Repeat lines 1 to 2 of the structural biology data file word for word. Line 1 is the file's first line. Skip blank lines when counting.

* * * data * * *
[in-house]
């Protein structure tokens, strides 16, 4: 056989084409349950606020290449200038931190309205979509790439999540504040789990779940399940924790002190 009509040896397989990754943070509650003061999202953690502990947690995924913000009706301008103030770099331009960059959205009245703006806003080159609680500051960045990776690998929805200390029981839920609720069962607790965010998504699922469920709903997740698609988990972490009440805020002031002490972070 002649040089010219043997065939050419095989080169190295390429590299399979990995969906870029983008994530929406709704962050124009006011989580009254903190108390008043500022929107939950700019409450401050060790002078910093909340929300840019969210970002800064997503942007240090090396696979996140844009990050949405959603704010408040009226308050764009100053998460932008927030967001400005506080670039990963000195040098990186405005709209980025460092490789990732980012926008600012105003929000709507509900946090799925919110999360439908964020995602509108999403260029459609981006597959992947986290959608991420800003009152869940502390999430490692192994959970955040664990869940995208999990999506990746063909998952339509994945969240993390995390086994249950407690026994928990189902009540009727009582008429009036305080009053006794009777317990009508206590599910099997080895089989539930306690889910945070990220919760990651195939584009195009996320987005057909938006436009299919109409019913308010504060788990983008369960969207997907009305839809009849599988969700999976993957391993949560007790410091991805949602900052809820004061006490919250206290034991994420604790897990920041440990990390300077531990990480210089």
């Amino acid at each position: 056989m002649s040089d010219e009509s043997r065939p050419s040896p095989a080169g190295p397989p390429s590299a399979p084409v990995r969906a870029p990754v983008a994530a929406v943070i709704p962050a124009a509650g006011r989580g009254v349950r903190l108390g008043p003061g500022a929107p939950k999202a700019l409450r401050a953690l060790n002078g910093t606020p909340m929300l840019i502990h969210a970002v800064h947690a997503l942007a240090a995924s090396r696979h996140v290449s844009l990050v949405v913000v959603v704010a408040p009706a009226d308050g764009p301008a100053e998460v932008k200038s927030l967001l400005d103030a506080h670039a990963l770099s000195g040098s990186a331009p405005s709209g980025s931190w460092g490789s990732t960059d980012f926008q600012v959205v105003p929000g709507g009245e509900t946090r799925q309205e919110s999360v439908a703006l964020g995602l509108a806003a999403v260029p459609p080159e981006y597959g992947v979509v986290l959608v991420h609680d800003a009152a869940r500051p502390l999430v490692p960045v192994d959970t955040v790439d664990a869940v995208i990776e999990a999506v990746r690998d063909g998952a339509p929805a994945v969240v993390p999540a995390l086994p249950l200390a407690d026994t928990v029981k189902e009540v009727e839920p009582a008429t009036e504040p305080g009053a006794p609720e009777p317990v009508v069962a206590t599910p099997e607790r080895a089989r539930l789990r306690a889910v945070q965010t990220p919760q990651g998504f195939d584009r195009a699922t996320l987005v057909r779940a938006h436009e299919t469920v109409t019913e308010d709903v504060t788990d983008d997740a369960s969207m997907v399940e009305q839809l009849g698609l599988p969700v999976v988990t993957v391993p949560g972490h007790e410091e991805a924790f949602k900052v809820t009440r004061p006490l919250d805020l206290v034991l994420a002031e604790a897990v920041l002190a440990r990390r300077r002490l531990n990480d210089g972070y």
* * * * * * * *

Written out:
[in-house]
């Protein structure tokens, strides 16, 4: 056989084409349950606020290449200038931190309205979509790439999540504040789990779940399940924790002190 009509040896397989990754943070509650003061999202953690502990947690995924913000009706301008103030770099331009960059959205009245703006806003080159609680500051960045990776690998929805200390029981839920609720069962607790965010998504699922469920709903997740698609988990972490009440805020002031002490972070 002649040089010219043997065939050419095989080169190295390429590299399979990995969906870029983008994530929406709704962050124009006011989580009254903190108390008043500022929107939950700019409450401050060790002078910093909340929300840019969210970002800064997503942007240090090396696979996140844009990050949405959603704010408040009226308050764009100053998460932008927030967001400005506080670039990963000195040098990186405005709209980025460092490789990732980012926008600012105003929000709507509900946090799925919110999360439908964020995602509108999403260029459609981006597959992947986290959608991420800003009152869940502390999430490692192994959970955040664990869940995208999990999506990746063909998952339509994945969240993390995390086994249950407690026994928990189902009540009727009582008429009036305080009053006794009777317990009508206590599910099997080895089989539930306690889910945070990220919760990651195939584009195009996320987005057909938006436009299919109409019913308010504060788990983008369960969207997907009305839809009849599988969700999976993957391993949560007790410091991805949602900052809820004061006490919250206290034991994420604790897990920041440990990390300077531990990480210089």